ptsd treatment

There are 3-4 psychotherapies that are regarded as the gold standard treatments for resolving the symptoms related to posttraumatic stress. The ones that have the most research suggesting their effectiveness are Prolonged Exposure (PE) and Cognitive Processing Therapy (CPT); these are described below.

Prolonged Exposure (PE) – The theory that guides PE is that traumatic events do not get processed by the mind in the same way as regular memories. Traumatic memories are supposed to teach the survivor something about the nature of survival. In order to learn the lessons that traumas teach us, once we have survived the trauma, we must make space to think about what happened, talk about it with others, and allow our emotions to play out naturally. For some, engaging with the trauma memory does not happen when it is healthiest to do so. When this process gets postponed for too long, posttraumatic stress can build up in unhealthy ways, eventually leading to posttraumatic stress disorder (PTSD). PE involves making space to 1) talk about the trauma and 2) engage in activities that have been avoided because they serve as reminders of the trauma. It is a good fit for people who learn by doing, are willing to invest substantial time to do things out of their comfort zone and prefer treatment that is direct and no-nonsense.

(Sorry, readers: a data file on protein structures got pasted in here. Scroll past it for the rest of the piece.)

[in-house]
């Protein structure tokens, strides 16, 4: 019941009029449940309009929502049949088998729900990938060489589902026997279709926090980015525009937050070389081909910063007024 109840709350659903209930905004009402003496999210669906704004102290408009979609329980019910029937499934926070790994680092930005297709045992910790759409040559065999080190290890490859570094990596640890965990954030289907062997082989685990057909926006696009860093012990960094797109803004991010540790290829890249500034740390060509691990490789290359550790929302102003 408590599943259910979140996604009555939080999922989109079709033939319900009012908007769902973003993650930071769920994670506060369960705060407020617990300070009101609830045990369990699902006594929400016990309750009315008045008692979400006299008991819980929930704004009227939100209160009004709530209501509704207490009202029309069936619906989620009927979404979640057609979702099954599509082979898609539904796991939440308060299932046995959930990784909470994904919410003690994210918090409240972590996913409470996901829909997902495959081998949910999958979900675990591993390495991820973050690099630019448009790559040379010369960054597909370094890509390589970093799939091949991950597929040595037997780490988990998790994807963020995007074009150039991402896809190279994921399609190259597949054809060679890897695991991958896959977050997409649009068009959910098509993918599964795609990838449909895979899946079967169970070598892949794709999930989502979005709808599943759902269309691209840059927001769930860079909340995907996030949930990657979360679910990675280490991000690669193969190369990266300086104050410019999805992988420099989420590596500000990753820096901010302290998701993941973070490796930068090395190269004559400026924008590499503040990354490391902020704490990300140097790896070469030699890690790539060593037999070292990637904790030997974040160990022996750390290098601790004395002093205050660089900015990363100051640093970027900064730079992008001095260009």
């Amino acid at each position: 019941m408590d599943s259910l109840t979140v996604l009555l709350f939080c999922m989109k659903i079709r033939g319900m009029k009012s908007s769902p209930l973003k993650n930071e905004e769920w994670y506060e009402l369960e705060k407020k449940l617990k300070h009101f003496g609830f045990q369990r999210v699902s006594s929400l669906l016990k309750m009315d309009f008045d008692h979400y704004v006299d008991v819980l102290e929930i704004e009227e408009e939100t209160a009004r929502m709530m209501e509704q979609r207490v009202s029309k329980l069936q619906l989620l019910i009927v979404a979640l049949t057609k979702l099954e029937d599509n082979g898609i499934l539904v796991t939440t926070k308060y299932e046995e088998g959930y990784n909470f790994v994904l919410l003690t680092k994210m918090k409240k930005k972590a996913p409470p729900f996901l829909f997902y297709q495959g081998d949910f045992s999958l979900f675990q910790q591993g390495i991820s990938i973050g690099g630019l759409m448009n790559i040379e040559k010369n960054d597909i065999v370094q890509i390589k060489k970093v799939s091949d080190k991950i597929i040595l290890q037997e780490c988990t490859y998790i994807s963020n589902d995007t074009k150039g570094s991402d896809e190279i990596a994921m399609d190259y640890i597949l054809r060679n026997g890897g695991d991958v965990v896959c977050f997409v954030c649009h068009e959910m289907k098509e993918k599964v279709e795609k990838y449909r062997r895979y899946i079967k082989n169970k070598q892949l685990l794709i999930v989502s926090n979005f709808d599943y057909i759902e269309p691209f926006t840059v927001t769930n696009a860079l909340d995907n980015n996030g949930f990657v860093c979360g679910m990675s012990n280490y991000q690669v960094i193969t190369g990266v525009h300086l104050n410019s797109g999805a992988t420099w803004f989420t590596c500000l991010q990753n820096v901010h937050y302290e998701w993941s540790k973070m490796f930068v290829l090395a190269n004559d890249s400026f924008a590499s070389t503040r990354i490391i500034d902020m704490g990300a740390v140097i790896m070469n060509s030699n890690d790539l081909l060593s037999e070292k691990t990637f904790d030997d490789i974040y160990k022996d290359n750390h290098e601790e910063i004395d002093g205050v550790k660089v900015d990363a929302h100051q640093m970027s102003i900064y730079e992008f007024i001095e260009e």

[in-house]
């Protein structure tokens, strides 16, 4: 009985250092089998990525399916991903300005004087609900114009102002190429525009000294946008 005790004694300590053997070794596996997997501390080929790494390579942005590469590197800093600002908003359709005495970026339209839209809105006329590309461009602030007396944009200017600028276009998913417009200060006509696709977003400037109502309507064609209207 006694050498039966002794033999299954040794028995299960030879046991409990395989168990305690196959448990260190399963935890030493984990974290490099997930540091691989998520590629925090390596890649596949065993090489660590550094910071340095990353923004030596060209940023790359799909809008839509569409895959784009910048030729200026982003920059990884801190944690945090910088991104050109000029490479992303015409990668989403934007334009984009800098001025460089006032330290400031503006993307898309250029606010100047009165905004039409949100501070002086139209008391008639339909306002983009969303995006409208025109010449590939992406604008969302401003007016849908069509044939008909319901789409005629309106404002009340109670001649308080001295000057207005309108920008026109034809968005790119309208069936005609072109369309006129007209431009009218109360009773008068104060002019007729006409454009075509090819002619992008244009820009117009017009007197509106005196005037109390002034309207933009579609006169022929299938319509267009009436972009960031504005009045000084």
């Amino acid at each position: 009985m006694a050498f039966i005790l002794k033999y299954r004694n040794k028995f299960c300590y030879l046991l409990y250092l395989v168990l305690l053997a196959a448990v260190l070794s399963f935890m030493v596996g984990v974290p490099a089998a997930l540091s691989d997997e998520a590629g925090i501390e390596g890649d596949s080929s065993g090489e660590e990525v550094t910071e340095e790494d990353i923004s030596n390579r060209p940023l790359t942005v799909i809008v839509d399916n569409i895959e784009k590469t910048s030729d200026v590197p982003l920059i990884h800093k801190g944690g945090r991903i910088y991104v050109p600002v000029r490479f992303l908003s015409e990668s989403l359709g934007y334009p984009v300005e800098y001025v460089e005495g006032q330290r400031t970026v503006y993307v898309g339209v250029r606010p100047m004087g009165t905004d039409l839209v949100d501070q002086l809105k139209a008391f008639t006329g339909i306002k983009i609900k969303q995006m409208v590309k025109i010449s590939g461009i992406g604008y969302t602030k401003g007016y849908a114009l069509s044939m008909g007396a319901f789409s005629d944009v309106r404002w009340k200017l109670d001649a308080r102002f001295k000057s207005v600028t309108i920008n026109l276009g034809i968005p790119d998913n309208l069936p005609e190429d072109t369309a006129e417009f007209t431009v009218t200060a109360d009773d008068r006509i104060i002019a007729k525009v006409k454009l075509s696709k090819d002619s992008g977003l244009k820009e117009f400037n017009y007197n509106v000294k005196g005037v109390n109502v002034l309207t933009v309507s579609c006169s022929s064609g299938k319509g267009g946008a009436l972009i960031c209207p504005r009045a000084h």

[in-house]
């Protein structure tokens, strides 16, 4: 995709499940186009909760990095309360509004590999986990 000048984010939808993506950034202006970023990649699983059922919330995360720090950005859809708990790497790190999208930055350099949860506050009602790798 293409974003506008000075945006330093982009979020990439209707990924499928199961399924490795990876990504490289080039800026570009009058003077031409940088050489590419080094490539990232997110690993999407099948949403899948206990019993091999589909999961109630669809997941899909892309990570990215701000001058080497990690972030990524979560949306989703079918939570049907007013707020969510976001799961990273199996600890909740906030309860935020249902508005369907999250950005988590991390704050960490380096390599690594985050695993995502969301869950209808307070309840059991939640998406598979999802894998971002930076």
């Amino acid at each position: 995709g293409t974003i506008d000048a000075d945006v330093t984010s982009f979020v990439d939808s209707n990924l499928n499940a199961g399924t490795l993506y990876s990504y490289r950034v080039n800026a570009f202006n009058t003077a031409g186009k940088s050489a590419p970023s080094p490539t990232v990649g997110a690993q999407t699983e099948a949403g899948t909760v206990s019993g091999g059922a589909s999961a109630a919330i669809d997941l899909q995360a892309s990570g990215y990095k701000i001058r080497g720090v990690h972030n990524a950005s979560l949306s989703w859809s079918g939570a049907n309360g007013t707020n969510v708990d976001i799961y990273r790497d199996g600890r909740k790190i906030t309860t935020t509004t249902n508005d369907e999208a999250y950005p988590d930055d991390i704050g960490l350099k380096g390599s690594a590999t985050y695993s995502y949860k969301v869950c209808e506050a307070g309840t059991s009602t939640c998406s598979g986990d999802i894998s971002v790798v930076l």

Cognitive Processing Therapy (CPT) – The theory that guides CPT is that traumatic events fundamentally change the way we think about and understand who we are, how people are, and how the world works. Not only are these changes to our beliefs significant, they can sometimes lead to believing that the beliefs developed through trauma should be a “new normal” for life that follows. However, in actual practice, the changed beliefs tend to focus too much on survival and not enough on thriving. (For example: “The world is not safe; I should not go out.” “If I trust people, they will hurt me.” “I am weak and incompetent; I should not take on any responsibilities.”) These types of beliefs keep us stuck in a posttraumatic loop and need to be identified, challenged and overcome. CPT is a systematic strategy for doing just that in a structured, 12-session format that involves written homework that deals with evaluating beliefs and understanding how they relate to emotions.